Basically, there is a lot to be said for static information. Individual news stories don’t need to be littered up with all sorts of search boxes. Most browsers nowadays have a search box on the screen at all times. Why replace that? Why not just highlight the text you’re interested, and “drill down” to that with your own search engine of choice? Why should news organizations get into the costly, time-consuming search business rather than doing what we do now, which is outsource it to Google and Friends?

  13. This is a fascinating article, it’s a really insightful comment about the state of the media, at the brink of the era of the nano-casting, the ultra-focused personalization media model.

    This new media model is really a paradigm shift in the way news and publication have been since the printing press! Even as and other social sites appeared, they were still expressing the voice of the “majority” as in a “democratic” system.

    Today, this model is shifting, away from the democratic system but to a more postmodern-like system focused on multiple identities and communities, as well as hyper focused individualization, as opposed to the “mass-media” and “democracy of the industrial “modern” age.

    This new model of media and information distribution, based on topics and on community interests, reputation, trust and engagement, can greatly and massively augment the actual amount of good information that actually reaches it’s audience. It would be a really powerful information delivery tool, that would help to solve the information overload “fact” by focusing on the filters, at the individual, and at the community level.

    By multiplying the screen “real estate” and adapting it to the user’s needs, interests and likes, (implicit and explicit), there is no need to focus on the most popular news since there is no one “front page” anymore, but potentially millions!!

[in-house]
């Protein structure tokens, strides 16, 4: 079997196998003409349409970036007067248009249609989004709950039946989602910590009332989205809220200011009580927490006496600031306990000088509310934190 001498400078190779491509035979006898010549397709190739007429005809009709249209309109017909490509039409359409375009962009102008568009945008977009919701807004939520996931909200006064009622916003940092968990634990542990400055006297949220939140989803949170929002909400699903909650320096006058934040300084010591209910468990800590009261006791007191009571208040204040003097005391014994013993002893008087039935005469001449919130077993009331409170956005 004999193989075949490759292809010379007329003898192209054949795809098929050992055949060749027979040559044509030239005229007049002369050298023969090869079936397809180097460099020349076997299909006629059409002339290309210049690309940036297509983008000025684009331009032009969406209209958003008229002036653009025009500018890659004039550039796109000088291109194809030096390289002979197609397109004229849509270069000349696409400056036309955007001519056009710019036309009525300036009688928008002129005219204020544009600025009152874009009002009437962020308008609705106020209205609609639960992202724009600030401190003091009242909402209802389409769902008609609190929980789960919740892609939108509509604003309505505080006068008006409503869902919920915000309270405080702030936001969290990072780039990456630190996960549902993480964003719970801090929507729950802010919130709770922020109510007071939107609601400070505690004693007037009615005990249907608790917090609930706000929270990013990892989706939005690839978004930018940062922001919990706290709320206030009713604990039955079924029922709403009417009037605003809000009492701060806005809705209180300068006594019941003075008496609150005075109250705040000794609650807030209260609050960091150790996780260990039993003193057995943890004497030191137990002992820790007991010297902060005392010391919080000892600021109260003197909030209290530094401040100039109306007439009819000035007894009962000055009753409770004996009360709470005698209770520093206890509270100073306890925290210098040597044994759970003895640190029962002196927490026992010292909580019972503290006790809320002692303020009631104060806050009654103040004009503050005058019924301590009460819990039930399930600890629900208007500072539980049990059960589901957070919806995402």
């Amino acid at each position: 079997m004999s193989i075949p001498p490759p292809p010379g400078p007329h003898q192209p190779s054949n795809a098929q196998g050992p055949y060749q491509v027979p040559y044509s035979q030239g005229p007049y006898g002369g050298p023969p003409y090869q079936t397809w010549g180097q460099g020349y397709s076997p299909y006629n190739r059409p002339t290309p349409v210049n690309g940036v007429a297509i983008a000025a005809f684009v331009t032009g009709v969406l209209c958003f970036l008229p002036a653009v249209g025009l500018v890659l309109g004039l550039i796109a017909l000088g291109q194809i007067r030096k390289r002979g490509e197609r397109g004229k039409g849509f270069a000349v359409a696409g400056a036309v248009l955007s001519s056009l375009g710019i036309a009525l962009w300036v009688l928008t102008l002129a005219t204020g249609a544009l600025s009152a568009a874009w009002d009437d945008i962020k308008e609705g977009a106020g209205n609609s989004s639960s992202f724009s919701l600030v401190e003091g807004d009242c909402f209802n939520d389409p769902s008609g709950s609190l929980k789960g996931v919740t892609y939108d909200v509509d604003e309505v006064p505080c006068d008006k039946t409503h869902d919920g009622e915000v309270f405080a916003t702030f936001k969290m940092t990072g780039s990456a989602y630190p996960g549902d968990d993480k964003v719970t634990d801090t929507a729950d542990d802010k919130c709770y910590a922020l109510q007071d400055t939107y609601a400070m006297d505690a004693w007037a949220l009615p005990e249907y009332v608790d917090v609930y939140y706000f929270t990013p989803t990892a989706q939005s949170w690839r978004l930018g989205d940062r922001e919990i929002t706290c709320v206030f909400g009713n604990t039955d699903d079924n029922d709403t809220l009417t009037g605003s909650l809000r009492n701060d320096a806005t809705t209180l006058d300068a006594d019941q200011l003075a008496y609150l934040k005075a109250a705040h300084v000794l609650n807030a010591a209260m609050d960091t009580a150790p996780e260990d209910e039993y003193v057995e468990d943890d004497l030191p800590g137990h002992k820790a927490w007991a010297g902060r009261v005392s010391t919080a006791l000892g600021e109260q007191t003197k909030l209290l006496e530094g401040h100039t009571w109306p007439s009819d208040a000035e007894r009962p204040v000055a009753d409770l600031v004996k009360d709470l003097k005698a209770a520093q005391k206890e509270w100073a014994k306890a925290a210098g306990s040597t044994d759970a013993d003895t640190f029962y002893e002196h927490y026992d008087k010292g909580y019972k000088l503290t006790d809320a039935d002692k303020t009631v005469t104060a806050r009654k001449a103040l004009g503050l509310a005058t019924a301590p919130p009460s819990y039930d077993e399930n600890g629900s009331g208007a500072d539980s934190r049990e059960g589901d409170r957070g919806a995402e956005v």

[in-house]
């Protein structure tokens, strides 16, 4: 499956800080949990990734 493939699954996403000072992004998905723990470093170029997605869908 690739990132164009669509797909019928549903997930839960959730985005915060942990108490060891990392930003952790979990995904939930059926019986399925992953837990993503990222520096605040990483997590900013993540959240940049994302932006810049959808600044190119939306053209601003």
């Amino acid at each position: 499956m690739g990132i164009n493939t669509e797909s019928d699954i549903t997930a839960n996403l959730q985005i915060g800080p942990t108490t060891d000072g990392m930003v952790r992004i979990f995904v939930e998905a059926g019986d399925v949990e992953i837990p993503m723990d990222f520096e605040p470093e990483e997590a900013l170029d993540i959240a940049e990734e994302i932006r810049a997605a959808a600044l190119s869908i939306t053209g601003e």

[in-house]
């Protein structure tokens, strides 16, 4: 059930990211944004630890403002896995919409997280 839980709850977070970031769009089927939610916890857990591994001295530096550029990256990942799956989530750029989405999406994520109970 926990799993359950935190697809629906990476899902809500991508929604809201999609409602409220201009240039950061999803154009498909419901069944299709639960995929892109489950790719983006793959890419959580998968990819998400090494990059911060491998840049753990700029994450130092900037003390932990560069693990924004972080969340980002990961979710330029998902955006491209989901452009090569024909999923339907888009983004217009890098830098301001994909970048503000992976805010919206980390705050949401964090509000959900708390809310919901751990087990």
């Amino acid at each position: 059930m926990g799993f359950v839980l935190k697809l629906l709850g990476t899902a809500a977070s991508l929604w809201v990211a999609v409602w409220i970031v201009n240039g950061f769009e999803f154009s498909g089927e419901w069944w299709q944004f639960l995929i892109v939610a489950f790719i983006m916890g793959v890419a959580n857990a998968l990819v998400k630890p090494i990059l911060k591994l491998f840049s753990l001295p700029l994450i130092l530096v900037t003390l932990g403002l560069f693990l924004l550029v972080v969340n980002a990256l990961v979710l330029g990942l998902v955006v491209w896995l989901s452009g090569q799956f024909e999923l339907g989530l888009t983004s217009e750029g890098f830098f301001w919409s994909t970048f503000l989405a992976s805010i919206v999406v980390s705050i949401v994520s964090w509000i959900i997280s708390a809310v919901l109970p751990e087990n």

This idea has been driving me for years, as complete explode the current media distribution model would really allow to use the real power hidden in the social network!


  14. Jonathan,

    Thought-provoking piece. On this part:

    >> “A really good news application/interactive story/editorial search engine should be able to teach us as much as we care to learn about the topic, regardless of the state of our previous knowledge, and no matter who originally created the most relevant material.”

    If News Organization A built such an application around a topic (the economy, for instance), and it did everything you suggest, then how could (or should) News Organization B go about creating something of its own that is equally comprehensive yet different enough to draw its own audience.

    What I am getting at is, will such comprehension and aggregation naturally winnow out competition and differentiation? Not saying that’s a bad thing, because I believe the best products deserve to dominate.


  15. since when is it a news outlet’s job to provide all information on a given topic? personally i turn to news to get the topical. true, archives don’t work too well, but creating a better search within one site is quite a different thing from providing all info on a single topic. that’s simply not what consumers turn to you for, and i’m still not sure, after reading, why a news outlet would try to compete with a search engine like Google in that arena.

    you seem really to want a better tool for yourself as a journalist (which of course would serve any news consumer too) — and on the editorial thing i’d certainly agree. in fact, when i’ve been looking into stories to cover, vague ideas that i haven’t seen reported much, i’ve typed ” [xxxx] controversial” into Google to see what comes up! could it be the start of an editorial search engine??

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  20. Great article !

    Building a search engine on top of “topics” is exactly what we are trying to achieve. We’ve just set up a lab to demonstrate the possibilities where the subject is “data journalism” itself. The project is in a beta-phase, but the results are quiet promising.

    The system needs fine-tuning to fit the newsrooms of the future, any ideas are welcome.